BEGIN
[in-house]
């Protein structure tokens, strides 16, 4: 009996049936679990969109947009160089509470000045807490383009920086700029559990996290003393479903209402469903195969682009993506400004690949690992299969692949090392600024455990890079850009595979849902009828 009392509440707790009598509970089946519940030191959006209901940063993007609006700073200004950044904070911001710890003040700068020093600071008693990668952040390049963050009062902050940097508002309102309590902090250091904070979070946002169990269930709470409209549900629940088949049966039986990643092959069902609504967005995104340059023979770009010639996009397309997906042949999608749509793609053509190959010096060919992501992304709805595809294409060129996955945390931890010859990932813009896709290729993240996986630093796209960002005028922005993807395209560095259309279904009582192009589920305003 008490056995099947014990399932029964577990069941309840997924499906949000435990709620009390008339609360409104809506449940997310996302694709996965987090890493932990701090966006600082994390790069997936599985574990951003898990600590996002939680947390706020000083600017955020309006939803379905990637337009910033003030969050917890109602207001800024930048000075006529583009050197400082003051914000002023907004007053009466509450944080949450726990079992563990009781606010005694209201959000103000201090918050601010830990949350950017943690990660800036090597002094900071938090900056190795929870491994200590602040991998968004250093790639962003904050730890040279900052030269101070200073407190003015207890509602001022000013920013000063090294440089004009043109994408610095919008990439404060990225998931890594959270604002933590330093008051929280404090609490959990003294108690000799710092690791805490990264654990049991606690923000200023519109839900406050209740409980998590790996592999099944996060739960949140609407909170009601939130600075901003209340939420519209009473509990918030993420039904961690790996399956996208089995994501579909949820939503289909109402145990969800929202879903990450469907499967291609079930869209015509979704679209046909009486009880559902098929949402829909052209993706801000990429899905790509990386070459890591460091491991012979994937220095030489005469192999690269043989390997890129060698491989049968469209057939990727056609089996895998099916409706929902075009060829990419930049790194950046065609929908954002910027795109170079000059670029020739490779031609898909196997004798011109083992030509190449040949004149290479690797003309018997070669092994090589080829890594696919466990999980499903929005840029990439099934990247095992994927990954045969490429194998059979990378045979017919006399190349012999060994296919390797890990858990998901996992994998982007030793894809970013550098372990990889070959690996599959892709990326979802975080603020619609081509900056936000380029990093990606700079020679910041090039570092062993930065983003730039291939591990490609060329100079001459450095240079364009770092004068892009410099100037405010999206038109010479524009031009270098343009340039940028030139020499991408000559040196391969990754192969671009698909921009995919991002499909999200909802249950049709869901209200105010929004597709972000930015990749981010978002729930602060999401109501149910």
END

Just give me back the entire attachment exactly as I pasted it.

[in-house]
């Protein structure tokens, strides 16, 4: 009996049936679990969109947009160089509470000045807490383009920086700029559990996290003393479903209402469903195969682009993506400004690949690992299969692949090392600024455990890079850009595979849902009828 009392509440707790009598509970089946519940030191959006209901940063993007609006700073200004950044904070911001710890003040700068020093600071008693990668952040390049963050009062902050940097508002309102309590902090250091904070979070946002169990269930709470409209549900629940088949049966039986990643092959069902609504967005995104340059023979770009010639996009397309997906042949999608749509793609053509190959010096060919992501992304709805595809294409060129996955945390931890010859990932813009896709290729993240996986630093796209960002005028922005993807395209560095259309279904009582192009589920305003 008490056995099947014990399932029964577990069941309840997924499906949000435990709620009390008339609360409104809506449940997310996302694709996965987090890493932990701090966006600082994390790069997936599985574990951003898990600590996002939680947390706020000083600017955020309006939803379905990637337009910033003030969050917890109602207001800024930048000075006529583009050197400082003051914000002023907004007053009466509450944080949450726990079992563990009781606010005694209201959000103000201090918050601010830990949350950017943690990660800036090597002094900071938090900056190795929870491994200590602040991998968004250093790639962003904050730890040279900052030269101070200073407190003015207890509602001022000013920013000063090294440089004009043109994408610095919008990439404060990225998931890594959270604002933590330093008051929280404090609490959990003294108690000799710092690791805490990264654990049991606690923000200023519109839900406050209740409980998590790996592999099944996060739960949140609407909170009601939130600075901003209340939420519209009473509990918030993420039904961690790996399956996208089995994501579909949820939503289909109402145990969800929202879903990450469907499967291609079930869209015509979704679209046909009486009880559902098929949402829909052209993706801000990429899905790509990386070459890591460091491991012979994937220095030489005469192999690269043989390997890129060698491989049968469209057939990727056609089996895998099916409706929902075009060829990419930049790194950046065609929908954002910027795109170079000059670029020739490779031609898909196997004798011109083992030509190449040949004149290479690797003309018997070669092994090589080829890594696919466990999980499903929005840029990439099934990247095992994927990954045969490429194998059979990378045979017919006399190349012999060994296919390797890990858990998901996992994998982007030793894809970013550098372990990889070959690996599959892709990326979802975080603020619609081509900056936000380029990093990606700079020679910041090039570092062993930065983003730039291939591990490609060329100079001459450095240079364009770092004068892009410099100037405010999206038109010479524009031009270098343009340039940028030139020499991408000559040196391969990754192969671009698909921009995919991002499909999200909802249950049709869901209200105010929004597709972000930015990749981010978002729930602060999401109501149910």